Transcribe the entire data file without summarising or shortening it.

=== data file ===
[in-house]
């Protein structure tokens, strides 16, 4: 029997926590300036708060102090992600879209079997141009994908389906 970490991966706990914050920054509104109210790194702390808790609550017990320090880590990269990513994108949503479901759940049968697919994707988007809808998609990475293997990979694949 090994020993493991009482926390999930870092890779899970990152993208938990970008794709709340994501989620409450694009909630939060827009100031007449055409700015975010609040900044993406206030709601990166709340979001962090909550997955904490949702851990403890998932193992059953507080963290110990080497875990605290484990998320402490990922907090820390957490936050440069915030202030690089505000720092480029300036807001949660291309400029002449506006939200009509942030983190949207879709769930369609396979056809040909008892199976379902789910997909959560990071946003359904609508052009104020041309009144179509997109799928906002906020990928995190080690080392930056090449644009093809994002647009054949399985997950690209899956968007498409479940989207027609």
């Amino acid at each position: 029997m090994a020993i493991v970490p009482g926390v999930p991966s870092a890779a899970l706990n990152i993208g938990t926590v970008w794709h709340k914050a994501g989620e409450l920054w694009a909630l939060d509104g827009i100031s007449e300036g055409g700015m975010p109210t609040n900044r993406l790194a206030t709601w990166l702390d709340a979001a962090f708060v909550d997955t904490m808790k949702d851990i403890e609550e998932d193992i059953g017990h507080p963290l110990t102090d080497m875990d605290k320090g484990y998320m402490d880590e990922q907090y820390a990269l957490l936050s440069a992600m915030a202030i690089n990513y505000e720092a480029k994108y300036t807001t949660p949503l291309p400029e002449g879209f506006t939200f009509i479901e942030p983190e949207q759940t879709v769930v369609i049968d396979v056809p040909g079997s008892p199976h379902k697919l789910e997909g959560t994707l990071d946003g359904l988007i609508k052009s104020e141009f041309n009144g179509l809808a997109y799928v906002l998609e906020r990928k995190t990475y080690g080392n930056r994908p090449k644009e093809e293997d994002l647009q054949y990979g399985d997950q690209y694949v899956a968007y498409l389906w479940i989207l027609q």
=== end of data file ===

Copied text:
[in-house]
């Protein structure tokens, strides 16, 4: 029997926590300036708060102090992600879209079997141009994908389906 970490991966706990914050920054509104109210790194702390808790609550017990320090880590990269990513994108949503479901759940049968697919994707988007809808998609990475293997990979694949 090994020993493991009482926390999930870092890779899970990152993208938990970008794709709340994501989620409450694009909630939060827009100031007449055409700015975010609040900044993406206030709601990166709340979001962090909550997955904490949702851990403890998932193992059953507080963290110990080497875990605290484990998320402490990922907090820390957490936050440069915030202030690089505000720092480029300036807001949660291309400029002449506006939200009509942030983190949207879709769930369609396979056809040909008892199976379902789910997909959560990071946003359904609508052009104020041309009144179509997109799928906002906020990928995190080690080392930056090449644009093809994002647009054949399985997950690209899956968007498409479940989207027609």
């Amino acid at each position: 029997m090994a020993i493991v970490p009482g926390v999930p991966s870092a890779a899970l706990n990152i993208g938990t926590v970008w794709h709340k914050a994501g989620e409450l920054w694009a909630l939060d509104g827009i100031s007449e300036g055409g700015m975010p109210t609040n900044r993406l790194a206030t709601w990166l702390d709340a979001a962090f708060v909550d997955t904490m808790k949702d851990i403890e609550e998932d193992i059953g017990h507080p963290l110990t102090d080497m875990d605290k320090g484990y998320m402490d880590e990922q907090y820390a990269l957490l936050s440069a992600m915030a202030i690089n990513y505000e720092a480029k994108y300036t807001t949660p949503l291309p400029e002449g879209f506006t939200f009509i479901e942030p983190e949207q759940t879709v769930v369609i049968d396979v056809p040909g079997s008892p199976h379902k697919l789910e997909g959560t994707l990071d946003g359904l988007i609508k052009s104020e141009f041309n009144g179509l809808a997109y799928v906002l998609e906020r990928k995190t990475y080690g080392n930056r994908p090449k644009e093809e293997d994002l647009q054949y990979g399985d997950q690209y694949v899956a968007y498409l389906w479940i989207l027609q």